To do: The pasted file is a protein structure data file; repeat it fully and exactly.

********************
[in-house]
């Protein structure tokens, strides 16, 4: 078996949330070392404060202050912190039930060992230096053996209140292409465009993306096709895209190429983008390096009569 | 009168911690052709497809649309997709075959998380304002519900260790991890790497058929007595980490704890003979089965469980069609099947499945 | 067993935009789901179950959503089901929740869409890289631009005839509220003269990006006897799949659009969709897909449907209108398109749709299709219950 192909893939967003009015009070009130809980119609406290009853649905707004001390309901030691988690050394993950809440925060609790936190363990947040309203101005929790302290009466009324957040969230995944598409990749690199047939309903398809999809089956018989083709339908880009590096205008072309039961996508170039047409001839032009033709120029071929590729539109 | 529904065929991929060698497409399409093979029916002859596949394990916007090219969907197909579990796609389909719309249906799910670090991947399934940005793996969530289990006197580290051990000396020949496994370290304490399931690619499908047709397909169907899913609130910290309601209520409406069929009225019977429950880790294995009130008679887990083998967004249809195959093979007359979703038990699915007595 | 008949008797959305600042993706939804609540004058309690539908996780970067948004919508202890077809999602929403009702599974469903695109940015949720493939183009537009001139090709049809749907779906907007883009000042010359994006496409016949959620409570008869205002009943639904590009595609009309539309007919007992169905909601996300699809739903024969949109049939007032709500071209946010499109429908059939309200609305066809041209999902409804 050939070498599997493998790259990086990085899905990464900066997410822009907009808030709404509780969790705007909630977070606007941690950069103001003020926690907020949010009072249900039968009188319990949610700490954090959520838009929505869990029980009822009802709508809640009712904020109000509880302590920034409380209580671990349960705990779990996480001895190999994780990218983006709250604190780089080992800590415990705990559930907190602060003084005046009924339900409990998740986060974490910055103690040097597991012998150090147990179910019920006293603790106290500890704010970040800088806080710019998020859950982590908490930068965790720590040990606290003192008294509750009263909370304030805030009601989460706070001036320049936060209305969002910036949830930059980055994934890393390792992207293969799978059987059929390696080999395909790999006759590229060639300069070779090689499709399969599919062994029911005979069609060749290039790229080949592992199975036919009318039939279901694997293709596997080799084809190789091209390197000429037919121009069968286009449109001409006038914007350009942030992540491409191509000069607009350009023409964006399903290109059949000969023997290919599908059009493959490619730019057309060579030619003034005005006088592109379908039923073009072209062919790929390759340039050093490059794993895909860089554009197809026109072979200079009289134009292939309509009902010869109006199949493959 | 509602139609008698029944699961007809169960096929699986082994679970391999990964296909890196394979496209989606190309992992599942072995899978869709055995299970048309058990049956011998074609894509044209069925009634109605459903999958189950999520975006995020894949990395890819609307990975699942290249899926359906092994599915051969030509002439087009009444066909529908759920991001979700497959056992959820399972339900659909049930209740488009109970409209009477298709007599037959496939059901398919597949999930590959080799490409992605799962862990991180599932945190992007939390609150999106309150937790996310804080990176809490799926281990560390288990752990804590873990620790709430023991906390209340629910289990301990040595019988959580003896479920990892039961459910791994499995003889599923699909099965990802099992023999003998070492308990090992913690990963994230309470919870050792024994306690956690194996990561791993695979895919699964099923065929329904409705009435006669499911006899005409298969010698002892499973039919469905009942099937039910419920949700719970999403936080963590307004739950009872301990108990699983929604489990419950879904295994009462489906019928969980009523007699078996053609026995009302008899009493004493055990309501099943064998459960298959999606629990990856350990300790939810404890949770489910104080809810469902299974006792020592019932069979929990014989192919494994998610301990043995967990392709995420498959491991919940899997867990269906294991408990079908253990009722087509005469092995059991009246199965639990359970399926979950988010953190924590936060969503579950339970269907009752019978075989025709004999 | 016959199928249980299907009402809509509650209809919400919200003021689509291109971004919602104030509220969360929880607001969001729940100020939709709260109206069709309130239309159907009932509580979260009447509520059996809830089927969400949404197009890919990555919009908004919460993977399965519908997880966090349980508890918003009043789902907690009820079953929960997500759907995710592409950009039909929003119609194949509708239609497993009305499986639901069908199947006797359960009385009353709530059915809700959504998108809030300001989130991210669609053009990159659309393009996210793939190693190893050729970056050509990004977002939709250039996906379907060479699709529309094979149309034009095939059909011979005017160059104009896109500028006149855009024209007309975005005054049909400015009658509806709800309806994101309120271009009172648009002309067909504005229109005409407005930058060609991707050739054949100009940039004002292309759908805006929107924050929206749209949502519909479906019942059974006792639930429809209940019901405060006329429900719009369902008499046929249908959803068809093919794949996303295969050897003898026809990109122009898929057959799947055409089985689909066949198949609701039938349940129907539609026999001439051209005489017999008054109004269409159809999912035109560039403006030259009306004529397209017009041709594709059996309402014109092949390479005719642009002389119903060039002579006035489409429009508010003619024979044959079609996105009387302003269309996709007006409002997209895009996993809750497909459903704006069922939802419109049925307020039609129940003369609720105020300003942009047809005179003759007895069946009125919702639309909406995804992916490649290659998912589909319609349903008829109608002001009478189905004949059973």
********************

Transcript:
[in-house]
């Protein structure tokens, strides 16, 4: 078996949330070392404060202050912190039930060992230096053996209140292409465009993306096709895209190429983008390096009569 | 009168911690052709497809649309997709075959998380304002519900260790991890790497058929007595980490704890003979089965469980069609099947499945 | 067993935009789901179950959503089901929740869409890289631009005839509220003269990006006897799949659009969709897909449907209108398109749709299709219950 192909893939967003009015009070009130809980119609406290009853649905707004001390309901030691988690050394993950809440925060609790936190363990947040309203101005929790302290009466009324957040969230995944598409990749690199047939309903398809999809089956018989083709339908880009590096205008072309039961996508170039047409001839032009033709120029071929590729539109 | 529904065929991929060698497409399409093979029916002859596949394990916007090219969907197909579990796609389909719309249906799910670090991947399934940005793996969530289990006197580290051990000396020949496994370290304490399931690619499908047709397909169907899913609130910290309601209520409406069929009225019977429950880790294995009130008679887990083998967004249809195959093979007359979703038990699915007595 | 008949008797959305600042993706939804609540004058309690539908996780970067948004919508202890077809999602929403009702599974469903695109940015949720493939183009537009001139090709049809749907779906907007883009000042010359994006496409016949959620409570008869205002009943639904590009595609009309539309007919007992169905909601996300699809739903024969949109049939007032709500071209946010499109429908059939309200609305066809041209999902409804 050939070498599997493998790259990086990085899905990464900066997410822009907009808030709404509780969790705007909630977070606007941690950069103001003020926690907020949010009072249900039968009188319990949610700490954090959520838009929505869990029980009822009802709508809640009712904020109000509880302590920034409380209580671990349960705990779990996480001895190999994780990218983006709250604190780089080992800590415990705990559930907190602060003084005046009924339900409990998740986060974490910055103690040097597991012998150090147990179910019920006293603790106290500890704010970040800088806080710019998020859950982590908490930068965790720590040990606290003192008294509750009263909370304030805030009601989460706070001036320049936060209305969002910036949830930059980055994934890393390792992207293969799978059987059929390696080999395909790999006759590229060639300069070779090689499709399969599919062994029911005979069609060749290039790229080949592992199975036919009318039939279901694997293709596997080799084809190789091209390197000429037919121009069968286009449109001409006038914007350009942030992540491409191509000069607009350009023409964006399903290109059949000969023997290919599908059009493959490619730019057309060579030619003034005005006088592109379908039923073009072209062919790929390759340039050093490059794993895909860089554009197809026109072979200079009289134009292939309509009902010869109006199949493959 | 509602139609008698029944699961007809169960096929699986082994679970391999990964296909890196394979496209989606190309992992599942072995899978869709055995299970048309058990049956011998074609894509044209069925009634109605459903999958189950999520975006995020894949990395890819609307990975699942290249899926359906092994599915051969030509002439087009009444066909529908759920991001979700497959056992959820399972339900659909049930209740488009109970409209009477298709007599037959496939059901398919597949999930590959080799490409992605799962862990991180599932945190992007939390609150999106309150937790996310804080990176809490799926281990560390288990752990804590873990620790709430023991906390209340629910289990301990040595019988959580003896479920990892039961459910791994499995003889599923699909099965990802099992023999003998070492308990090992913690990963994230309470919870050792024994306690956690194996990561791993695979895919699964099923065929329904409705009435006669499911006899005409298969010698002892499973039919469905009942099937039910419920949700719970999403936080963590307004739950009872301990108990699983929604489990419950879904295994009462489906019928969980009523007699078996053609026995009302008899009493004493055990309501099943064998459960298959999606629990990856350990300790939810404890949770489910104080809810469902299974006792020592019932069979929990014989192919494994998610301990043995967990392709995420498959491991919940899997867990269906294991408990079908253990009722087509005469092995059991009246199965639990359970399926979950988010953190924590936060969503579950339970269907009752019978075989025709004999 | 016959199928249980299907009402809509509650209809919400919200003021689509291109971004919602104030509220969360929880607001969001729940100020939709709260109206069709309130239309159907009932509580979260009447509520059996809830089927969400949404197009890919990555919009908004919460993977399965519908997880966090349980508890918003009043789902907690009820079953929960997500759907995710592409950009039909929003119609194949509708239609497993009305499986639901069908199947006797359960009385009353709530059915809700959504998108809030300001989130991210669609053009990159659309393009996210793939190693190893050729970056050509990004977002939709250039996906379907060479699709529309094979149309034009095939059909011979005017160059104009896109500028006149855009024209007309975005005054049909400015009658509806709800309806994101309120271009009172648009002309067909504005229109005409407005930058060609991707050739054949100009940039004002292309759908805006929107924050929206749209949502519909479906019942059974006792639930429809209940019901405060006329429900719009369902008499046929249908959803068809093919794949996303295969050897003898026809990109122009898929057959799947055409089985689909066949198949609701039938349940129907539609026999001439051209005489017999008054109004269409159809999912035109560039403006030259009306004529397209017009041709594709059996309402014109092949390479005719642009002389119903060039002579006035489409429009508010003619024979044959079609996105009387302003269309996709007006409002997209895009996993809750497909459903704006069922939802419109049925307020039609129940003369609720105020300003942009047809005179003759007895069946009125919702639309909406995804992916490649290659998912589909319609349903008829109608002001009478189905004949059973």